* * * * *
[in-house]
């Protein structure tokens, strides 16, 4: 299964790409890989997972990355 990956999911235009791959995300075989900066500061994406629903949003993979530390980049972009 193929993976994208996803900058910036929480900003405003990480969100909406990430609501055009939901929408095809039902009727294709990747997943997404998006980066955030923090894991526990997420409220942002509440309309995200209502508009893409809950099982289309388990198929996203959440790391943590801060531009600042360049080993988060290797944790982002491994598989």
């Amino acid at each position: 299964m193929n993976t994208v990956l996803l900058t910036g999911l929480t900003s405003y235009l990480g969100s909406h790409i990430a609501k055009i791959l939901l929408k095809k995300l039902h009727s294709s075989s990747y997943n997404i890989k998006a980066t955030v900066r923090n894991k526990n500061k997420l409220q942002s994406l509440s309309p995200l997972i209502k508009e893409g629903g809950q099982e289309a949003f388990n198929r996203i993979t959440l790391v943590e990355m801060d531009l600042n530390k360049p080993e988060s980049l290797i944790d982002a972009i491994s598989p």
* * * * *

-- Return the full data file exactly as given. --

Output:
[in-house]
């Protein structure tokens, strides 16, 4: 299964790409890989997972990355 990956999911235009791959995300075989900066500061994406629903949003993979530390980049972009 193929993976994208996803900058910036929480900003405003990480969100909406990430609501055009939901929408095809039902009727294709990747997943997404998006980066955030923090894991526990997420409220942002509440309309995200209502508009893409809950099982289309388990198929996203959440790391943590801060531009600042360049080993988060290797944790982002491994598989």
């Amino acid at each position: 299964m193929n993976t994208v990956l996803l900058t910036g999911l929480t900003s405003y235009l990480g969100s909406h790409i990430a609501k055009i791959l939901l929408k095809k995300l039902h009727s294709s075989s990747y997943n997404i890989k998006a980066t955030v900066r923090n894991k526990n500061k997420l409220q942002s994406l509440s309309p995200l997972i209502k508009e893409g629903g809950q099982e289309a949003f388990n198929r996203i993979t959440l790391v943590e990355m801060d531009l600042n530390k360049p080993e988060s980049l290797i944790d982002a972009i491994s598989p």